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I'm kind of a big deal
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Discussion Starter · #1 ·
So, the story goes that my Great Uncle took this dagger off of a dead German officer during WWII. I have heard everything from a Captain to a General but I am not really concerned with the validity of the story but I am curious if there are any collectors on here that may be able to give me some information about what it is and as to the value of this thing. I have never seen another one like it and I always look at gun shows etc.

I am not a collector of Nazi stuff but I have had this since I was a kid and have always wondered what it was....


This is it in the sheath - it's about 20" long. The sheath is a little beat up.


The handle has an eagle head carved into it (both sides).


Reverse of handle.


This thing is metal and is hanging off a ribbon wrapped around the sheath.


Sheath has the following stamped on the back:
JOHANN FROHLIGH
WIEN XV 1938


The blade is worn on both sides at the end.


Terrible picture but on the blade it says:
EWALD CLEFF
SOLINGER
And above that on the handle it says:
S.O.p. IV 453.


Close up of the ribbon.


Over all length of both.

Anybody have any ideas?

I am not looking to sell it at this time but I am curious if it has any value (other than sentimental).

Thanks.
 

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Seasteading Aficionado
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Good luck finding info on it. Let me know where you are able to find out more about these items.
 

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I'm kind of a big deal
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Discussion Starter · #5 ·

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I don't know what it's worth, but what you have is a Nazi Municipal Police dress bayonet manufactured in the famed city of Solingen, DE, renowned for its tradition of manufacture of knives and swords.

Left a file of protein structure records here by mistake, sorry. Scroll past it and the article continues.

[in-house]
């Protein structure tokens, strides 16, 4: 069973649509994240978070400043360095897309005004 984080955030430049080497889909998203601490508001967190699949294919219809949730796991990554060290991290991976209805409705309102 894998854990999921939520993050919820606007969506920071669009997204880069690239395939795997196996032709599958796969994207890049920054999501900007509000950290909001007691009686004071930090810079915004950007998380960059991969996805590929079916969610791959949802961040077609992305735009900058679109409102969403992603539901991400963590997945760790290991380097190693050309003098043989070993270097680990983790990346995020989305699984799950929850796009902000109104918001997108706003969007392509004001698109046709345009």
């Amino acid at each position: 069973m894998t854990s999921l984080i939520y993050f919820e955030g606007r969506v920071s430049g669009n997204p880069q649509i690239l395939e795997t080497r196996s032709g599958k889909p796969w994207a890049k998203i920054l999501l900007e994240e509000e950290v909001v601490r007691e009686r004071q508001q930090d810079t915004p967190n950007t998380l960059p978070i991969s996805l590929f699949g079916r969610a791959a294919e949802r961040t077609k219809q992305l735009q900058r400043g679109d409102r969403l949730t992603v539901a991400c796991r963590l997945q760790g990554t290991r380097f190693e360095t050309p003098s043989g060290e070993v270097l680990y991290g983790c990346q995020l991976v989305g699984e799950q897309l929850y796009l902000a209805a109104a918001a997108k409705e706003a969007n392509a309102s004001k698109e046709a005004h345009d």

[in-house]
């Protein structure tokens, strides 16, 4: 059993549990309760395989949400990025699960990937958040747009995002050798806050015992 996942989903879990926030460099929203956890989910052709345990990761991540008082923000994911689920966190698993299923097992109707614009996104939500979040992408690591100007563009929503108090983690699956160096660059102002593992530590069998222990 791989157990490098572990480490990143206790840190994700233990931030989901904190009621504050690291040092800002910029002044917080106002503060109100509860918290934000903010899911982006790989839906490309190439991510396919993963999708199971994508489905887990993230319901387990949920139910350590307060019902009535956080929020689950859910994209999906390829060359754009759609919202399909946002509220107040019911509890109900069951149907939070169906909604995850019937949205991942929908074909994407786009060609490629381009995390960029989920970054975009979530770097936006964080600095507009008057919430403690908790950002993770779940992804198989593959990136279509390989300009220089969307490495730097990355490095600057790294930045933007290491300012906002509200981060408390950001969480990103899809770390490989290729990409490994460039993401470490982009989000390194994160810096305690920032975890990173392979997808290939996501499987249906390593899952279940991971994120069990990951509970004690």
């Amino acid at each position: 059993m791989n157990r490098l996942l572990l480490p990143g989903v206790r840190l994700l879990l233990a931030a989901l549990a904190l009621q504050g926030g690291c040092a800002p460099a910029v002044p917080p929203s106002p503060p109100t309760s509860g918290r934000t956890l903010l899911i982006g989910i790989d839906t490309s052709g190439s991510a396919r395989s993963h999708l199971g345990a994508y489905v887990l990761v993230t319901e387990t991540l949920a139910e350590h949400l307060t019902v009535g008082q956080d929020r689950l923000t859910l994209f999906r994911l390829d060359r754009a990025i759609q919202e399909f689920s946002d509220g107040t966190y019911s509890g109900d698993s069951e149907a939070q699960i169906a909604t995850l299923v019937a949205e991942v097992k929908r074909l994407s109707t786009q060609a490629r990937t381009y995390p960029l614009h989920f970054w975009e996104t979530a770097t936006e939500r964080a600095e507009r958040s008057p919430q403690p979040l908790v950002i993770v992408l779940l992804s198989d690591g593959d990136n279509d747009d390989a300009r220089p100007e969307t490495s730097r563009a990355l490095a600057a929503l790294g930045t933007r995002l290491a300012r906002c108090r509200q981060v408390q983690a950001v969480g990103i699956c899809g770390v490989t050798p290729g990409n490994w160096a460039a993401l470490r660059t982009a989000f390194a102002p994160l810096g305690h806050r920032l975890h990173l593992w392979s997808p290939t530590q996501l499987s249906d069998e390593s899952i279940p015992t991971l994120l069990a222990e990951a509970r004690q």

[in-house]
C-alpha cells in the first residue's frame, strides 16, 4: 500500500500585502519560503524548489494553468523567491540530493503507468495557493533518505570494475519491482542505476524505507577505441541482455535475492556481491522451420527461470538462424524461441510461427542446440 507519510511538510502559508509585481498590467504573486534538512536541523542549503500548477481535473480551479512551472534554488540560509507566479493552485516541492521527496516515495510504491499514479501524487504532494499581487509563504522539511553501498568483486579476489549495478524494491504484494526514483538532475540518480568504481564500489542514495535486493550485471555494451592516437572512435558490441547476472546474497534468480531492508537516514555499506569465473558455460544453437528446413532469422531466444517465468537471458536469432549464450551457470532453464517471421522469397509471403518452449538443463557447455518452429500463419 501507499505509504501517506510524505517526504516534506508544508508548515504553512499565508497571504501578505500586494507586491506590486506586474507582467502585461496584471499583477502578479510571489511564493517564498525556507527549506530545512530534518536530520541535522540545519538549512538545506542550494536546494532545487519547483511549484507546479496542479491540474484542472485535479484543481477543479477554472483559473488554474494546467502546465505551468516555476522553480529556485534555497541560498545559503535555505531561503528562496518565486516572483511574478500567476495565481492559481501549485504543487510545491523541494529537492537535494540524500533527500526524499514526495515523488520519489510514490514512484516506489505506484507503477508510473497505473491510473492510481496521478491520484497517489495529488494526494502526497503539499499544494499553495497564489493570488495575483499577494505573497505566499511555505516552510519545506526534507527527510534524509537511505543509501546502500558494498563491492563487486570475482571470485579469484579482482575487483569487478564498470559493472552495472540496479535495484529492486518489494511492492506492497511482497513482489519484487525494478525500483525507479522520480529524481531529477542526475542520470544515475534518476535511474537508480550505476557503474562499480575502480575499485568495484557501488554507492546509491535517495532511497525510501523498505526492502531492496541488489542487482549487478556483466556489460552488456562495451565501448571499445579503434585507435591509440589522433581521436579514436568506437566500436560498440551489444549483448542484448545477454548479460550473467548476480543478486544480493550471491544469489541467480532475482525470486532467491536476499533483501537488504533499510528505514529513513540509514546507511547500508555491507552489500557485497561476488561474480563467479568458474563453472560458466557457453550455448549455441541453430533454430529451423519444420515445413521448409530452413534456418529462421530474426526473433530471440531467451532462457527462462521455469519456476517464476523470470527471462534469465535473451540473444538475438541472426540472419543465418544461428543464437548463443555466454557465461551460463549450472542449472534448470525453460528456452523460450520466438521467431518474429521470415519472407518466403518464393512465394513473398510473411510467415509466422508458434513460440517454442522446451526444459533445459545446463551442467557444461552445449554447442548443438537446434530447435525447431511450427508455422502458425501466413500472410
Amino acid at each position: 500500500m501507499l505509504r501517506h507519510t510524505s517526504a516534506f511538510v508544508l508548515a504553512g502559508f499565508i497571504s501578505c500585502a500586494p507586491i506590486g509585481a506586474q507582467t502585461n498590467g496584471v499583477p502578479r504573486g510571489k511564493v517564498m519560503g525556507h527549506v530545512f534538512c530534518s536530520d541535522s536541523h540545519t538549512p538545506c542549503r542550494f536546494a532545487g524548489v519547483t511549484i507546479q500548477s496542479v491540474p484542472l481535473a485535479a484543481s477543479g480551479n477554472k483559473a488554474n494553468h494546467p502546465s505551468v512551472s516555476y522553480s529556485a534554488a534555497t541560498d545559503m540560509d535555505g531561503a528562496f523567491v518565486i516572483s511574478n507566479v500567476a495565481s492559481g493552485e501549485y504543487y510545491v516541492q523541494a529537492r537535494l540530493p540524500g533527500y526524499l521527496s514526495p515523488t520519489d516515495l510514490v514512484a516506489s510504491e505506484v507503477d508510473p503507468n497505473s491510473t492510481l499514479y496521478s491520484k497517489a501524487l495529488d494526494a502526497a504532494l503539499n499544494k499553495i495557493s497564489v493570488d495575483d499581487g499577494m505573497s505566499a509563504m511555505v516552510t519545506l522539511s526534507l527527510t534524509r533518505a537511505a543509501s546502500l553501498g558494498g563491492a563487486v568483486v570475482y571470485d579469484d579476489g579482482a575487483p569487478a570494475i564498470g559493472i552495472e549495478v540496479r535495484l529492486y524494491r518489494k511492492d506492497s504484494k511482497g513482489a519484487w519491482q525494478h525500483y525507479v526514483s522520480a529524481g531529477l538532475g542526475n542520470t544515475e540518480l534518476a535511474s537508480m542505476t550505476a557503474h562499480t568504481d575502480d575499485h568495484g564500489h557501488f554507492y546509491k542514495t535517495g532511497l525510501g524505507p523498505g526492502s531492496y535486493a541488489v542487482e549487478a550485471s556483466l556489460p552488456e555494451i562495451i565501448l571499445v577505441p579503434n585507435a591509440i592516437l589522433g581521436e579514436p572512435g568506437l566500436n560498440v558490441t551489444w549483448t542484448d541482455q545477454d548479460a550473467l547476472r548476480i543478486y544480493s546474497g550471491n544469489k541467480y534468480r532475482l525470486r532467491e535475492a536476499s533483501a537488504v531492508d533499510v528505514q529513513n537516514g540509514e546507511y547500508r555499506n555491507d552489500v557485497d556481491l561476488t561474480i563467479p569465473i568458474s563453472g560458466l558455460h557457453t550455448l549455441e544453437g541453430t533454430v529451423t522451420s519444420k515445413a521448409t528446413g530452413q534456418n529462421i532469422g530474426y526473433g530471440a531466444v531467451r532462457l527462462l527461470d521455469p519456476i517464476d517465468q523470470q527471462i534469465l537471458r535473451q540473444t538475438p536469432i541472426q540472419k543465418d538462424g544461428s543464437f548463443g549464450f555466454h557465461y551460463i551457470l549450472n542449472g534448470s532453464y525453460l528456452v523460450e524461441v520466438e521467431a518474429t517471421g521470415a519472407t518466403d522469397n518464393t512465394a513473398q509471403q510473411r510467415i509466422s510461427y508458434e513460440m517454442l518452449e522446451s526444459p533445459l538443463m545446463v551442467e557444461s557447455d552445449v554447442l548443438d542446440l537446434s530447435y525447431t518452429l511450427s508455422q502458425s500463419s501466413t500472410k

Ewald Cleff was a maker of bayonets and daggers during the Third Reich. He is but one of many that made edged weapons in the city of Solingen during the time for NSDAP.

HERE are some pictures of the police bayonet design made to spec but created by another defense contractor of the time, P.D.Lüneschloss.

The S. OP IV 453 inscribed on the cross guard is a hint of the regiment to which the bayonet was issued. Still haven't figured out which outfit belongs to that code.

FYI -- I don't know a thing about this stuff. I'm just doing some research online after seeing this thread.
 

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Lawyer and Gun Activist
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Like that other website said, "BEWARE: High Quality Fakes Exist!"

My dad had what he thought was a real late 1930s Hitler Youth knife. He showed it to a bunch of other WWII vets, several Americans, a Brit, and a couple Germans, and they thought it was an original. To me, the odd thing about it was what excellent condition it was in. Like it had always been stored in a shoe box in the closet, never carried or worn.

When I took it to a knife collector and we got online and looked up the details, it was made postwar.
It was made from 99% the same materials as the original, using the same design. But I think what gave it away was type of tool used to cut the checkering on the grip. That identified it as a postwar production, probably from the early 1950s.

Anyhow, I'm just saying things are not always what they seem.
And to me, even a 99% faithful replica has some value, especially if it was made so soon after the originals and from the same nation, if not the same factory!